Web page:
A Muslim official with the American Civil Liberties Union has drawn criticism for "emphatically" refusing to condemn atrocious acts of terrorism committed jihadis who seek to murder all who don't believe in their radical brand of Islam.
In an op-ed published by The Washington Post on Monday, Rana Elmir, the deputy director of the ACLU of Michigan, argued that moderate American Muslims do not and should not have to condemn the heinous acts of terror committed by the Islamic State, Boko Haram, al-Qaeda and other radical extremist groups and individuals in the name of Allah because doing so would be an "admission of guilt."
She reasoned that beheadings and executions carried out in the name of Islam are just as "foreign" to her as the alleged "terror advanced by mostly white men at the alarming rate of one mass killing every two weeks in this country."
Elmir chastised "nativist rhetoric," "policies targeting American Muslims," and calls for American Muslims to denounce and "apologize" for acts committed by individuals with a distorted understanding of Islam.
She asserted that forcing Muslims to condemn acts of terror effectively re-victimizes those who are the most common victims of jihad, adding that 90 percent of IS' victims are Muslim.
"I emphatically refuse," Elmir wrote. "[J]ust as I have never been asked to condemn Dylann Storm Roof's attack on parishioners of a historic black church in South Carolina, Robert Dear's attack on a Planned Parenthood facility, the murder of 20 children at Sandy Hook Elementary School, or the slaughter of moviegoers in Colorado or Louisiana, I will not be bullied into condemning terror perpetrated by psychopaths who misrepresent and distort Islam for their deranged purposes."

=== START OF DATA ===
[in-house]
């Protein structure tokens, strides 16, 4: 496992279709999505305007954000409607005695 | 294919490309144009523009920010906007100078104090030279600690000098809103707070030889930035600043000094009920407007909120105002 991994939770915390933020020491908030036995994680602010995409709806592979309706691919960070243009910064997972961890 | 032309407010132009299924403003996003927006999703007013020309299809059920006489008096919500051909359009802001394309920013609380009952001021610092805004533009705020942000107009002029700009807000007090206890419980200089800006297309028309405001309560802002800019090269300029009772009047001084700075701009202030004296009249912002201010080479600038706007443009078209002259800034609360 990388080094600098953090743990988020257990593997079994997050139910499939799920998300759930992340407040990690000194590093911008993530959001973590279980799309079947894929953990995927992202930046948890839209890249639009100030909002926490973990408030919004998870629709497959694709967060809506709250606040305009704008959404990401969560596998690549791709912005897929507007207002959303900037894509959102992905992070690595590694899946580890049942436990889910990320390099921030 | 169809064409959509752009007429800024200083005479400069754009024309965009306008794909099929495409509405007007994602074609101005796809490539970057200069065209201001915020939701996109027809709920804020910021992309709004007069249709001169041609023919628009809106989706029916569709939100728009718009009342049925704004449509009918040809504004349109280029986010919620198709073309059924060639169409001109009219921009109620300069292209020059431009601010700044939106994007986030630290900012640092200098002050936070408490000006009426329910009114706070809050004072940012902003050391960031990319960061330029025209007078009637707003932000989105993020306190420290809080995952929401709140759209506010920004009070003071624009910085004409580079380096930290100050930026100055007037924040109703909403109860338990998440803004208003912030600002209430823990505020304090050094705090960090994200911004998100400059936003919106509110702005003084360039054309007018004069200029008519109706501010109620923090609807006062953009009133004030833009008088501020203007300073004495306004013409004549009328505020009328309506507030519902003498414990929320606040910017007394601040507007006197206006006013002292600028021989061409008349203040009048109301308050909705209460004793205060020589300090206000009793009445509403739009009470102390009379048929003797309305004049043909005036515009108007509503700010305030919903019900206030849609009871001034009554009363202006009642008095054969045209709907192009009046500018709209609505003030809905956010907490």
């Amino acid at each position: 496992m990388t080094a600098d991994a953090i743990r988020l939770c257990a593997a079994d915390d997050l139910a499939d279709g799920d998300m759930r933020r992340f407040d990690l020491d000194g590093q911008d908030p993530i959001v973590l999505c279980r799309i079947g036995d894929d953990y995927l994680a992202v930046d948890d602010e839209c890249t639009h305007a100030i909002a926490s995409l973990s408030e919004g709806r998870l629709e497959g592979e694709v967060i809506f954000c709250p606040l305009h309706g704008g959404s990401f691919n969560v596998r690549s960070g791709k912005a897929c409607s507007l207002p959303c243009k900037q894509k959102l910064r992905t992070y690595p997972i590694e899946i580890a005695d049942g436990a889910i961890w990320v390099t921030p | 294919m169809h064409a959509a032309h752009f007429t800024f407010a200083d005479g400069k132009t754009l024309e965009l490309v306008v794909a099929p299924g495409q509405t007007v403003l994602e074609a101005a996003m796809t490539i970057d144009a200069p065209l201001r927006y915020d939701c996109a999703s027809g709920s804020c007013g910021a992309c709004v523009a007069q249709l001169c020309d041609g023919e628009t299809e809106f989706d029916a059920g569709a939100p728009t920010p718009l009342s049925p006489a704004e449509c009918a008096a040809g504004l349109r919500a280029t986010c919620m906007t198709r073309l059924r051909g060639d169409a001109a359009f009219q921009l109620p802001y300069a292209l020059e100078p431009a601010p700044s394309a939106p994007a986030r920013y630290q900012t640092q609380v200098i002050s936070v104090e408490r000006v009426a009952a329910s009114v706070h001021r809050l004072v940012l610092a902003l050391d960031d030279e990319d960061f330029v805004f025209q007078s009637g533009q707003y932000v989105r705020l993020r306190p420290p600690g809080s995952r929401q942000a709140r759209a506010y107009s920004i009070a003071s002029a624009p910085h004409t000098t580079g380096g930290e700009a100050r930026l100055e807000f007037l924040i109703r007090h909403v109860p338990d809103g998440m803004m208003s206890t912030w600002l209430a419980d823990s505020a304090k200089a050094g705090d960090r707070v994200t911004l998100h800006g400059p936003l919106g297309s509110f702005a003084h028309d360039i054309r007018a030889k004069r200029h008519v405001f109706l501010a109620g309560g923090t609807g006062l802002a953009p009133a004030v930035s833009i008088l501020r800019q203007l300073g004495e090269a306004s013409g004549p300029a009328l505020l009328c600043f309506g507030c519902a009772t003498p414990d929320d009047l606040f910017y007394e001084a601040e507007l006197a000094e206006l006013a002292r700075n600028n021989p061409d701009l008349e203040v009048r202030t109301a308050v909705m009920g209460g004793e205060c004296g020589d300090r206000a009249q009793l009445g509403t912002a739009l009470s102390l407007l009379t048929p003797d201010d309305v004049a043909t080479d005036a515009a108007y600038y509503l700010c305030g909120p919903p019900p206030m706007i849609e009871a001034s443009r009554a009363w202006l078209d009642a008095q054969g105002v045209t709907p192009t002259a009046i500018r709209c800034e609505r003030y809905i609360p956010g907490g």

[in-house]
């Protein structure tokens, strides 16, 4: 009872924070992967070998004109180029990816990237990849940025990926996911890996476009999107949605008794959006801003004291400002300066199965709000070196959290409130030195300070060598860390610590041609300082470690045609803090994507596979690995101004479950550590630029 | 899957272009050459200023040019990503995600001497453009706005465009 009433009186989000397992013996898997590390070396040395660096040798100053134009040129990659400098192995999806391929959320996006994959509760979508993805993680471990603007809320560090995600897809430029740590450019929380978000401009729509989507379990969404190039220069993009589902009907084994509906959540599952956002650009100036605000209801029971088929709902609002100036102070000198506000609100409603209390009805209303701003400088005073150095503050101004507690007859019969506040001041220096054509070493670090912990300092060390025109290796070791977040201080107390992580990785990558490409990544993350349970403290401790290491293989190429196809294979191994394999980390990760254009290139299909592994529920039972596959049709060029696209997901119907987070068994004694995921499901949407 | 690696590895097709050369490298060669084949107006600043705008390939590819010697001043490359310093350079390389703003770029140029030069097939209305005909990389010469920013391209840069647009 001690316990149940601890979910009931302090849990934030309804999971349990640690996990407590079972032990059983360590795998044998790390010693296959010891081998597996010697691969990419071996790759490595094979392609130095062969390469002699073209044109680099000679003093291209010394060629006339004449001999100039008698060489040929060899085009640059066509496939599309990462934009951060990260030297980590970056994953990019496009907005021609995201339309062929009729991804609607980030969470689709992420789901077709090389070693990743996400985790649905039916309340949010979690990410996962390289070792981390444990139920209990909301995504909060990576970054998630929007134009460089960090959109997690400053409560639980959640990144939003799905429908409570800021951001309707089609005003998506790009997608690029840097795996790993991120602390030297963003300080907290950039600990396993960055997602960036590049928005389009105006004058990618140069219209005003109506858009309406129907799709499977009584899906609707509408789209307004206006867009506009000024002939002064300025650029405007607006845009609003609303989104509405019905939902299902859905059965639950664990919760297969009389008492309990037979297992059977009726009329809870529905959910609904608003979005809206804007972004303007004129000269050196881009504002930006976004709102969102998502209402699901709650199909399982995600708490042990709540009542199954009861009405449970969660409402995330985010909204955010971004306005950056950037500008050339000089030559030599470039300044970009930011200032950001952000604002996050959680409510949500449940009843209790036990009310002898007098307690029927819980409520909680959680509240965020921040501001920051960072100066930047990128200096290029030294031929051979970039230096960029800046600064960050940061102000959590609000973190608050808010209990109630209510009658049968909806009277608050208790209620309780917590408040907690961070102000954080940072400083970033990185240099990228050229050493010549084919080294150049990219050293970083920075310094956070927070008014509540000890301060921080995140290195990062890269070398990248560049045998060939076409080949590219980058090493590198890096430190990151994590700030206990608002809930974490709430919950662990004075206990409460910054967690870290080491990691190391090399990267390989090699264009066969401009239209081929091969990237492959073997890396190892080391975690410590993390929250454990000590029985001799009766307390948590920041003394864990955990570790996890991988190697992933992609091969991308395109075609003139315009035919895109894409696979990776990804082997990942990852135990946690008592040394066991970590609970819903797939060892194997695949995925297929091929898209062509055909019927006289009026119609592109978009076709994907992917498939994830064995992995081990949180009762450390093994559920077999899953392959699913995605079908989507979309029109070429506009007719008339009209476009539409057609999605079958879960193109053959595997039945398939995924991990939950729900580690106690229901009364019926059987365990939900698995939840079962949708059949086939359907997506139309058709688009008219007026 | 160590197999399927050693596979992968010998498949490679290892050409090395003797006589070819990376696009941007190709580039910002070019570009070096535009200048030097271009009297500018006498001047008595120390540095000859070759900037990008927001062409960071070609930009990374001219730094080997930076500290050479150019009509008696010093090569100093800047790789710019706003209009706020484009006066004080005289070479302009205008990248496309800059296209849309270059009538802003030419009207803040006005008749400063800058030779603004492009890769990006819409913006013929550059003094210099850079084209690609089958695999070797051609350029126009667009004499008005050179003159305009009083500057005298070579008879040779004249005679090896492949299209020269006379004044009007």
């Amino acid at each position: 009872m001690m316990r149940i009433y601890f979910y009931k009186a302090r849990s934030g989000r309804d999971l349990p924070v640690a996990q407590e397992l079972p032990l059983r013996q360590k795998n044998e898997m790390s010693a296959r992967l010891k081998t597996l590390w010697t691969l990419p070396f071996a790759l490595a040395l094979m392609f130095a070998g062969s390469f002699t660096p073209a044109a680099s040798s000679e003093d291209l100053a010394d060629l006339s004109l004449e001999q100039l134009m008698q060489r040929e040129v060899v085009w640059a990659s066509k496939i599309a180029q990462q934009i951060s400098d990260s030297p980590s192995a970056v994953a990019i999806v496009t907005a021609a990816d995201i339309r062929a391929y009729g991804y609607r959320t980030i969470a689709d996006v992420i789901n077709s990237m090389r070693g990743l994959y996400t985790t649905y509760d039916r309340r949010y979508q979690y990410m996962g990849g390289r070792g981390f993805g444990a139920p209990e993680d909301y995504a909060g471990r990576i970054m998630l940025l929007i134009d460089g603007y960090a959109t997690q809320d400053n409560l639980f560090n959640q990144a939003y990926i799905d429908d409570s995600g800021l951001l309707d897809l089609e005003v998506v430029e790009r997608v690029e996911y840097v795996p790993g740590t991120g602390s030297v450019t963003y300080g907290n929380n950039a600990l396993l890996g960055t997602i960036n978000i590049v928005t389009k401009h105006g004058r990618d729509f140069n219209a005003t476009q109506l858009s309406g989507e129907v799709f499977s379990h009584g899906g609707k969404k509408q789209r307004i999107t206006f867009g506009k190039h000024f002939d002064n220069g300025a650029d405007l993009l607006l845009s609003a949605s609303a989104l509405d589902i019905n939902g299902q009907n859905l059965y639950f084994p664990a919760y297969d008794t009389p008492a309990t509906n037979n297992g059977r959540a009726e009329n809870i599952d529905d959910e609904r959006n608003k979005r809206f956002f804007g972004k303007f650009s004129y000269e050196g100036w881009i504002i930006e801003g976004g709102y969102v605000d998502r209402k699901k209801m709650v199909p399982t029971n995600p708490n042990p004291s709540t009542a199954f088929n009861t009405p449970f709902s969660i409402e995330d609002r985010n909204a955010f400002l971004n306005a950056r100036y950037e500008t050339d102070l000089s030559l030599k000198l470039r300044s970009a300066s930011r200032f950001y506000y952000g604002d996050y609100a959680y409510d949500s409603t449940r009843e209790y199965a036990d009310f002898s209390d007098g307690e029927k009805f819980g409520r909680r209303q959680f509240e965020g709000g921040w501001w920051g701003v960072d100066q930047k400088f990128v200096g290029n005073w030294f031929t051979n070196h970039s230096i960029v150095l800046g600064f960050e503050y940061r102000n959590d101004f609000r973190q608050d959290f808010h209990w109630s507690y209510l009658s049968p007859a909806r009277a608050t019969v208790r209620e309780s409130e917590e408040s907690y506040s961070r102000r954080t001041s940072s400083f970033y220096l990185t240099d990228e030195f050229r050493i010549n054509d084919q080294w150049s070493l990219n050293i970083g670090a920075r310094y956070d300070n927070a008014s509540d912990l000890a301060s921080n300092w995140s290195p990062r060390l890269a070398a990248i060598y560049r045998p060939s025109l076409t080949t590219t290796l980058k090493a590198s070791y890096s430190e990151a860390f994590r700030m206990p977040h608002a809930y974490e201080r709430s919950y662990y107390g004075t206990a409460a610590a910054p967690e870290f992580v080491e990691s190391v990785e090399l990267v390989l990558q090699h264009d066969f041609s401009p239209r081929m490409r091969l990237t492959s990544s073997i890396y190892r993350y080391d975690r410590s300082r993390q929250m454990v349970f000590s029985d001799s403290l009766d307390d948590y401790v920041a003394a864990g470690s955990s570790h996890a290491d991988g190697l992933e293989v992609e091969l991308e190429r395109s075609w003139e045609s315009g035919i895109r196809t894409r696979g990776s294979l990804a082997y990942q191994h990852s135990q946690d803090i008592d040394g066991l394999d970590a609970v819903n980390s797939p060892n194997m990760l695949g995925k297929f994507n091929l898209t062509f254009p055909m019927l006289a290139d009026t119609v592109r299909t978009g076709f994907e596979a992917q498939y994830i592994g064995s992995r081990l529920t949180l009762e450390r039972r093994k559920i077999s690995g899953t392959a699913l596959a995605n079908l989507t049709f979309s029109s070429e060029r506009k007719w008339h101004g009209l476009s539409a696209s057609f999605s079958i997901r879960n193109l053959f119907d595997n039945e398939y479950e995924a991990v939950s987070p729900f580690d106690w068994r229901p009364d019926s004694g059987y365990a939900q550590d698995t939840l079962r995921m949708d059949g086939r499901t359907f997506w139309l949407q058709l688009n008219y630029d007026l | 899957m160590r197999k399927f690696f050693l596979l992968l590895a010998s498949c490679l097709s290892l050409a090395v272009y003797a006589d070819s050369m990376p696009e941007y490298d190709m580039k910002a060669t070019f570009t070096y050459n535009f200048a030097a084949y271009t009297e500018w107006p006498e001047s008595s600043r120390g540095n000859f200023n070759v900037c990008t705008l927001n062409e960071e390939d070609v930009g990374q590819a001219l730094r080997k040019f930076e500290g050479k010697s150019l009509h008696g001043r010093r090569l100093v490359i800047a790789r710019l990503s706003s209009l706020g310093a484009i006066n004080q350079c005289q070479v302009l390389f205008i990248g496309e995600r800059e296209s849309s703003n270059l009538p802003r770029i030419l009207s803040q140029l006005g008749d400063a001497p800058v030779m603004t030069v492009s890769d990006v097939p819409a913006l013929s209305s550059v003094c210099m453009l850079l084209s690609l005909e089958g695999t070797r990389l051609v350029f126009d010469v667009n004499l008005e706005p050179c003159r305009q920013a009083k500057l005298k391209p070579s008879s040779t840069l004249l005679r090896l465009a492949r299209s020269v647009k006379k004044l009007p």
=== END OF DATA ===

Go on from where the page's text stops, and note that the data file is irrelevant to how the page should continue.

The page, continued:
Elmir argued that not only are Muslims being victimized by radical jihadi violence abroad, stating that al-Qaeda has killed eight times as many Muslims as non-Muslims, Muslims are also being victimized by "Islamophobia" and anti-Muslim hate crimes that have become widespread in the United States following the attack on Sept. 11, 2001.
She stated that there are five times as many anti-Muslim hate crimes being committed in the U.S. today than before 9/11.
"Muslims across the globe are not threats. They are threatened," she argued. "The pernicious disease that is Islamophobia is spreading at home, thanks to a steady diet of repugnant rhetoric and equally misguided policies."
"Sadly, as Muslims, we contribute to our own oppression by erroneously believing that if we just apologize, then the anti-Muslim rhetoric will end. And it never does," Elmir continued. "Condemnation becomes our admission of guilt, and we indirectly concede that terror is borne of us, and, therefore, we must atone and condone policies that criminalize us to prove 'we have nothing to hide.'"
In a Breitbart op-ed, Thomas D. Williams, a Christian theologian and author who is a research fellow at the Center for Ethics and Culture, wrote that it is not wrong for moderate Muslims to simply denounce acts committed by the Islamic State.
"If a so-called Christian 'Caliphate' were to arise, gobbling up territory, demolishing historic monuments, executing non-Christians, raping non-Christian women, and slitting the throats of 'apostates' while citing Gospel texts, would Christians be silent, afraid to denounce such actions carried out in the name of the Prince of Peace?" Williams asked. "Perhaps, but probably not. More likely they would scramble to disassociate themselves from actions that were so egregiously 'unchristian.'"
Williams also argued that condemning acts of terror is not an "admission of guilt" and added that several hundred Muslims from all over the world had no problem condemning Islamic terror on Nov. 21 when they came together in Italy to protest the actions of IS.
"Would the condemnation of such horrific actions be an 'admission of guilt'? Hardly," Williams contended. "At intervals the protesters chanted, 'No ISIS, no terrorism.' A large banner read: 'ISIS is a cancer on the body of Islam. What they did is an attack on the entire community.'"